It will be interesting to see if her personality changes as the becomes more familiar with you and your home.
    And I can imagine how excited you are, Patty, to be going for your second guide! Your training is in just days!
    All the best to both of you!
    Amy

  2. So happy for you, Jo…forward girl! *smiling heart*

  3. Thanks, Joan! πŸ™‚

  4. Such an interesting article – brilliant

    1. Hi Barbara, glad you enjoyed the essay. Thanks for reading and for commenting to let us know you did. It’s always a pleasure to have you over in Patty’s Worlds.

    2. Thanks barbara for reading glad to know you enjoyed the essay. If this comment comes through twice please forgive. There appear to be some online ghosties on the prowl.

  5. Thanks, everyone. I think Miss Labragirl’s personality is pretty laid back. She may relax and become more playful over time, but she’s very much a lady. πŸ™‚

    1. I’ve no doubt that she is going to settle in nicely.
      I figured you guys would be out working today.

  6. We’ve been getting most of our work done in the mornings before the worst of the heat comes. The nice part of in-home training is that the two or three routes are finished in a few hours, and the rest of my day is free. There’s an incredible amount of time lost in group relieving, loading and unloading the vans, driving into the city, waiting for the other students to do their routes, eating meals together, and so on. There’s something to be said for the social aspects of class, but I’m a dyed-in-the-wool introvert, so I’ll trade those aspects for sleeping in my own bed and training on routes I’ll use every day. πŸ™‚ Have a safe flight tomorrow!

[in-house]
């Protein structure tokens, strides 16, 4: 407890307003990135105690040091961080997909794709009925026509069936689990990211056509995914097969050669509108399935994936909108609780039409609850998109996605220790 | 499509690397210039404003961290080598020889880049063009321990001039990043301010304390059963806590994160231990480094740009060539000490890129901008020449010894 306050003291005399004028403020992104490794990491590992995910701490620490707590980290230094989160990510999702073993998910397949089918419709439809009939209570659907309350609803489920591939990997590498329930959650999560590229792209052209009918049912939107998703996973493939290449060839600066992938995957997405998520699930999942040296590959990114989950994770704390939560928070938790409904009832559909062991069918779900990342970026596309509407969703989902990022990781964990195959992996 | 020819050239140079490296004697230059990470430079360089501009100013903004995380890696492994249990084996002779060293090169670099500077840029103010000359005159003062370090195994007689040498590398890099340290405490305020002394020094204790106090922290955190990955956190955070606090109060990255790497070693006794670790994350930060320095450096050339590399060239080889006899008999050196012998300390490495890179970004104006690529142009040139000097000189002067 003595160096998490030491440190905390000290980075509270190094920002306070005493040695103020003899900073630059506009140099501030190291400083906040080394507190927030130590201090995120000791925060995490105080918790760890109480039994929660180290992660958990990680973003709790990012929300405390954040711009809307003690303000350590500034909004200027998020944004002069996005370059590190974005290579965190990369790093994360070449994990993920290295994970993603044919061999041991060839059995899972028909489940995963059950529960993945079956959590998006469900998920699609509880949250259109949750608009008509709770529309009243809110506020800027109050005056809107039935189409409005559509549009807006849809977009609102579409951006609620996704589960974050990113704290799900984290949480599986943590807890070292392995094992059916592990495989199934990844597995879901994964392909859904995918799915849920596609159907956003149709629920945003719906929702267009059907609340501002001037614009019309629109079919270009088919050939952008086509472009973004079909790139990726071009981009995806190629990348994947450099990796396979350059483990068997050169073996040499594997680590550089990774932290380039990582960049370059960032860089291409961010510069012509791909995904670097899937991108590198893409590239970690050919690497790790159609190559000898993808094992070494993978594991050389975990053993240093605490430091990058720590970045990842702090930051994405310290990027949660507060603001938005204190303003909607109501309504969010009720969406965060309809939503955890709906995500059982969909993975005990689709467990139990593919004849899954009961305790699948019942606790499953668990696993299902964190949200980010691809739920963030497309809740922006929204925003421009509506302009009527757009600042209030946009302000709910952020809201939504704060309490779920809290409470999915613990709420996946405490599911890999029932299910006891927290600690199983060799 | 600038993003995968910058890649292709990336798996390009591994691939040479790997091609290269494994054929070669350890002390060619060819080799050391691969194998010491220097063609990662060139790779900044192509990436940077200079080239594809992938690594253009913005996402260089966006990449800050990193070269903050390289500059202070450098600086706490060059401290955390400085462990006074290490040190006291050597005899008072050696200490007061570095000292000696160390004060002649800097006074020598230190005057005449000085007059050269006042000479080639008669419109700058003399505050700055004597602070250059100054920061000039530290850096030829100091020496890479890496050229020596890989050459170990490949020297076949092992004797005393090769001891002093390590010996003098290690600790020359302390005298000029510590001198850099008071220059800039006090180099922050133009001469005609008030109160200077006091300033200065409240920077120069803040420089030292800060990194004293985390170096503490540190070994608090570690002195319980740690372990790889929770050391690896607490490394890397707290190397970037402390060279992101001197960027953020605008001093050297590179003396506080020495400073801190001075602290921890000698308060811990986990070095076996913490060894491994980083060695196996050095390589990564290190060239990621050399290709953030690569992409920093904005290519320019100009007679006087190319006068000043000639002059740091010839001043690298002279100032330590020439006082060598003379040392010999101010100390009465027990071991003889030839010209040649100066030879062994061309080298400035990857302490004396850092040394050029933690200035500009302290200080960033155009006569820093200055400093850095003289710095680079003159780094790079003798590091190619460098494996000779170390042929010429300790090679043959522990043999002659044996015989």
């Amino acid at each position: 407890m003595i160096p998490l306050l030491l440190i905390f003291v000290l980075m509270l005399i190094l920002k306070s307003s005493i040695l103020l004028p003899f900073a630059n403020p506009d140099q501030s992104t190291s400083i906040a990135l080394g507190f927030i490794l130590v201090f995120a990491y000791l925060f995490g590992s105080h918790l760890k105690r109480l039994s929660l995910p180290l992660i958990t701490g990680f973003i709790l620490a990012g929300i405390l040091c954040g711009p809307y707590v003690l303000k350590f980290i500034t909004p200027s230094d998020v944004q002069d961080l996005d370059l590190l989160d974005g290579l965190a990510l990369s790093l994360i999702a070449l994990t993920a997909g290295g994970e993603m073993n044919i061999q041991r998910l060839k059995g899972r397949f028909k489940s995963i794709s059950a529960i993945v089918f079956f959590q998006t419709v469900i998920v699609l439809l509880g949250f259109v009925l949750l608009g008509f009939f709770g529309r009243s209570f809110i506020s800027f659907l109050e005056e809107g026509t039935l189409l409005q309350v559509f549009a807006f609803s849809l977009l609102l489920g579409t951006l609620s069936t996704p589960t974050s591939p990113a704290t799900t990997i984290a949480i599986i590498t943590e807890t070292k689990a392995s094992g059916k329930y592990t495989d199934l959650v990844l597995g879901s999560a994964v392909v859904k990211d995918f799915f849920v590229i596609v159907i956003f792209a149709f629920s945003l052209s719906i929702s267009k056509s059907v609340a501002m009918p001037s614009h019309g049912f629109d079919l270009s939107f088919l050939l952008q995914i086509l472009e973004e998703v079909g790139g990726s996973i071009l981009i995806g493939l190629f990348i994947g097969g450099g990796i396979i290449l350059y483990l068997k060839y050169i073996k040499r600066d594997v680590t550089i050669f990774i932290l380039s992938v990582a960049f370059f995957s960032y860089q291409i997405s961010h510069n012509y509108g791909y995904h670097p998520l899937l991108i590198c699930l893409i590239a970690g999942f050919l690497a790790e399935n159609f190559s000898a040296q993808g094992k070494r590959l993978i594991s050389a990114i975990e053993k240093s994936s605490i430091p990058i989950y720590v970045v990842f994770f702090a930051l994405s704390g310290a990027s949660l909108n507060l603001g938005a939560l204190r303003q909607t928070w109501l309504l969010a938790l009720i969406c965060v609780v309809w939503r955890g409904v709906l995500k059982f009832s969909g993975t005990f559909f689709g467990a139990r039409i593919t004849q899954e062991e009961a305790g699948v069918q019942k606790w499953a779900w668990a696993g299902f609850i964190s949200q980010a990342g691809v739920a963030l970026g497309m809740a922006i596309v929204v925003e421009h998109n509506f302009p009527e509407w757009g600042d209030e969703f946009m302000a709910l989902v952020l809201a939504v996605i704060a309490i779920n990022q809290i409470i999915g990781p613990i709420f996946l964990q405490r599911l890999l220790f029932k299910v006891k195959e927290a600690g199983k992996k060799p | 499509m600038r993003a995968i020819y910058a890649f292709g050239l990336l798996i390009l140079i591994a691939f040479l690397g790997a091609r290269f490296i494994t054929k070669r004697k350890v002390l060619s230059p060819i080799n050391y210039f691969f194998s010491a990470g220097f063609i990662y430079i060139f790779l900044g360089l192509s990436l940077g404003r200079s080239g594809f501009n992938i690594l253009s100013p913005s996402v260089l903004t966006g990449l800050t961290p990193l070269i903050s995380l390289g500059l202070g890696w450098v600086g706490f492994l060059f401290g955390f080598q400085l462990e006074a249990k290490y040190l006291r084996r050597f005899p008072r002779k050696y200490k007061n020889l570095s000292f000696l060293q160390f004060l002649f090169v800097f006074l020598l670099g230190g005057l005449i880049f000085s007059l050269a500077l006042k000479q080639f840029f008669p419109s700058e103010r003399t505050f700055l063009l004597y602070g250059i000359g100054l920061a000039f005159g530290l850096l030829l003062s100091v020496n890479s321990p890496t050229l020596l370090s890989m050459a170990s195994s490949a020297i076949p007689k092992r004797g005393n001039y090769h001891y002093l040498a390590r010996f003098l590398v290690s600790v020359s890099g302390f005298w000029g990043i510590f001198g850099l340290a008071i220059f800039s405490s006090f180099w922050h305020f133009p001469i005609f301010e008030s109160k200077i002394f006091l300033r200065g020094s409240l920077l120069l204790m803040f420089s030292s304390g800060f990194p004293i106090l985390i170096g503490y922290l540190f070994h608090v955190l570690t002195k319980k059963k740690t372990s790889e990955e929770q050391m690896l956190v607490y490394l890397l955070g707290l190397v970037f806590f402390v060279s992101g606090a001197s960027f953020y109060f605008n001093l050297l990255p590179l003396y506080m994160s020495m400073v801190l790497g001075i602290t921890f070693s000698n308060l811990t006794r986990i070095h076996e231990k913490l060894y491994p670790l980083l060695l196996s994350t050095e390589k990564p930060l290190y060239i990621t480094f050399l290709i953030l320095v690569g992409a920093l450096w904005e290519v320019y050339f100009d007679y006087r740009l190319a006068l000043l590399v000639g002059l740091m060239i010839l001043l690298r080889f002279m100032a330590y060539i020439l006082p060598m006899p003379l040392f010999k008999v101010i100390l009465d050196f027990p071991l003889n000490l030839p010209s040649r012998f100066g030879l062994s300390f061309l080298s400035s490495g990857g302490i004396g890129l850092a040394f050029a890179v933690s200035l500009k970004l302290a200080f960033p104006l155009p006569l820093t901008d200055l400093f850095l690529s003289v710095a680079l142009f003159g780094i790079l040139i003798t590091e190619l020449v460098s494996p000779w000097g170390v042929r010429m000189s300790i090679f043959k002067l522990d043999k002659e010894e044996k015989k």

1. I suppose that’s the difference in training methods and schools too.
      We do a lot more than training routes. We have a lot of one on one time with our trainers when we’re not group training, we’ve meetings in the evening to go over other things other than the physical aspects of training, we spend a ton of time doing one on one obedience on and off leash in a secure run and we also spend a huge amount of time teaching our dogs to behave around other dogs.
      Our training is so intense it is unreal and still I get a lot of down time in my room.
      I suppose to each his own but when I train, I don’t want to need to worry about any of the things that go along with home life. I don’t have to clean, don’t have to cook, don’t have to focus on daily troubles with family or friends. It’s just training from sun up till sundown and the proof is in the dog.
      Again, this is not me being judgmental but I cannot imagine doing it any other way.
      As far as the home training I’ve had, all three times I had a Seeing eye trainer come to my home, they showed up at 7:30 AM and we trained until 5 PM in the evening. We did at least three routes and also worked on trouble spots and had intense discussions.
      Remember, again, this is just my opinion.
      Glad things are going well.
      Tonight when I finally got to the school, I had about 30 minutes to unpack and meet with the nurse, then training began.
      I finished up after supper with a 45 minute meeting and then a bit of one on one discussion with a trainer.
      Good luck.
      And have fun.